The whole tablet market isn't as big as originally estimated --- and somehow people here thinks that is good news for HP???
  6. #6  
    Um...

    RIMM reportedly also shipped 400,000 playbook units since April; does that mean that they are on target to sell 2.5 million units this year??

    Do the math.. it isn't likely (more like half of that, actually), and that's quite a snappy little device, there.

    Sounds to me like Asus is "drinking their own koolaid", and hoping that the consuming public and the press will ignorantly like the way it tastes, as well.

    "The more I learn, the more I realize just how little I really do know!" -Albert Einstein

  7. #7  
    Quote Originally Posted by samab View Post
    Somehow Asus saying that they are going to sell 2.5 million tablets/notebook with ARM CPU's for the whole year is fantastic???

    Then Acer cut their tablet sales forecast for the year from 5-7 million units down to 2.5 million units --- nobody here cares.
    I wouldnt say that no one cares - on the contrary, I'd venture to say that this corroborates what most WebOS fans believe: that there is a market for a truly complete alternative device to the iPad; maybe not as big as the iPad sales to date, but, certainly a sizeable one, if the device can really be solid and have a real ecosystem behind it. Android, most here would believe, is way too fragmented and generic an OS, spread out amongst many manufacturers.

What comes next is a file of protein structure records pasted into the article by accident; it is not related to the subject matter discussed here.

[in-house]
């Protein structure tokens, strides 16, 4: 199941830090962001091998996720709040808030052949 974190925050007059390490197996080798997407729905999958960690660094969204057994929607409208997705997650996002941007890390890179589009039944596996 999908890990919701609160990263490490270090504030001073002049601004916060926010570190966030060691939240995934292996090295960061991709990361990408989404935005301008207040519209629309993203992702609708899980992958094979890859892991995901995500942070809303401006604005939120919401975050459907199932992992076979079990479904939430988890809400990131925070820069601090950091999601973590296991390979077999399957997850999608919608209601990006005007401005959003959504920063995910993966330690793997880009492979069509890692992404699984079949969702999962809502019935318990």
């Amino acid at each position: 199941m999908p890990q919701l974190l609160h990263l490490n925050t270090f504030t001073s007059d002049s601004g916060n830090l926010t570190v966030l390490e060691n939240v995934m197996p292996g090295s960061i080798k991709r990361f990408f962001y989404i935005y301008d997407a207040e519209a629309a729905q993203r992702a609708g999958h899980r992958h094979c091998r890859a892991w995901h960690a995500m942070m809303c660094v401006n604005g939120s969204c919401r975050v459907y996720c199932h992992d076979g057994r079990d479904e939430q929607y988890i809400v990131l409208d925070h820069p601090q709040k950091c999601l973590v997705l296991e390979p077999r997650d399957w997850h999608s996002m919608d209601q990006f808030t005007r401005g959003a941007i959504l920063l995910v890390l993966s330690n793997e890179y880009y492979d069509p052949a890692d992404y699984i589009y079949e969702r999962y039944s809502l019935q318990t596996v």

Quote Originally Posted by samab View Post
    Then RIM is rumored to cut internal Playbook estimates for the year from Wall Street estimate of 5-7 million units down to 2.5 million units --- and everybody here trashed them.

    The whole tablet market isn't as big as originally estimated --- and somehow people here thinks that is good news for HP???
    Nobobdy here "trashed" RIMM for cutting estimates - if there was ever any criticism that I read here, it was about the, um.. er.. "similarities" that the Playbook has with WebOS devices ...

    And, I happen to agree with you regarding the "Tablet market" not being as big as everything thinks.. I personally believe that its an "iPad" consumer market, and any/everything else is an "imposter" in the eyes of the general consumer - its an Apple product frenzy, IMO (have to admit, Apples products are very high quality and well designed; jus tlike a Lexus sedan - its a status symbol of "the best" in the consumer's eyes).

    There is, however, I believe, room for a tablet that does provide enterprise level security, along with a strong and long history of quality manufacturing culture, as well as an innovative, easy to use OS for the corporate tablet market, that hasnt been addressed or targetted yet: a real workhorse device.

    I believe that many of us here, think that the TP is just that device.

    "The more I learn, the more I realize just how little I really do know!" -Albert Einstein